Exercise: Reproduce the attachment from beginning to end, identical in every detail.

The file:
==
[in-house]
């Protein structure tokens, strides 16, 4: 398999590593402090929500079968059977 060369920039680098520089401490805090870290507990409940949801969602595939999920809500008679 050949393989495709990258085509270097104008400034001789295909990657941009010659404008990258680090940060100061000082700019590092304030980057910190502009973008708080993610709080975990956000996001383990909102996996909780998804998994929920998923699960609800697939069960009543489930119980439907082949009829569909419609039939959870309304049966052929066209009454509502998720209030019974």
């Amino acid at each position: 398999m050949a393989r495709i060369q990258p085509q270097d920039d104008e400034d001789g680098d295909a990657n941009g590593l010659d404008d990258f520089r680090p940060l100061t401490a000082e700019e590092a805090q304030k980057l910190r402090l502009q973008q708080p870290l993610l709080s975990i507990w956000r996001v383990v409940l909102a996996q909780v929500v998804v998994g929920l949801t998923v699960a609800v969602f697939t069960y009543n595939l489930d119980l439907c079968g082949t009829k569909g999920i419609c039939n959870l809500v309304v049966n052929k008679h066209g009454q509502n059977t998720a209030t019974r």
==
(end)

[in-house]
């Protein structure tokens, strides 16, 4: 398999590593402090929500079968059977 060369920039680098520089401490805090870290507990409940949801969602595939999920809500008679 050949393989495709990258085509270097104008400034001789295909990657941009010659404008990258680090940060100061000082700019590092304030980057910190502009973008708080993610709080975990956000996001383990909102996996909780998804998994929920998923699960609800697939069960009543489930119980439907082949009829569909419609039939959870309304049966052929066209009454509502998720209030019974």
């Amino acid at each position: 398999m050949a393989r495709i060369q990258p085509q270097d920039d104008e400034d001789g680098d295909a990657n941009g590593l010659d404008d990258f520089r680090p940060l100061t401490a000082e700019e590092a805090q304030k980057l910190r402090l502009q973008q708080p870290l993610l709080s975990i507990w956000r996001v383990v409940l909102a996996q909780v929500v998804v998994g929920l949801t998923v699960a609800v969602f697939t069960y009543n595939l489930d119980l439907c079968g082949t009829k569909g999920i419609c039939n959870l809500v309304v049966n052929k008679h066209g009454q509502n059977t998720a209030t019974r």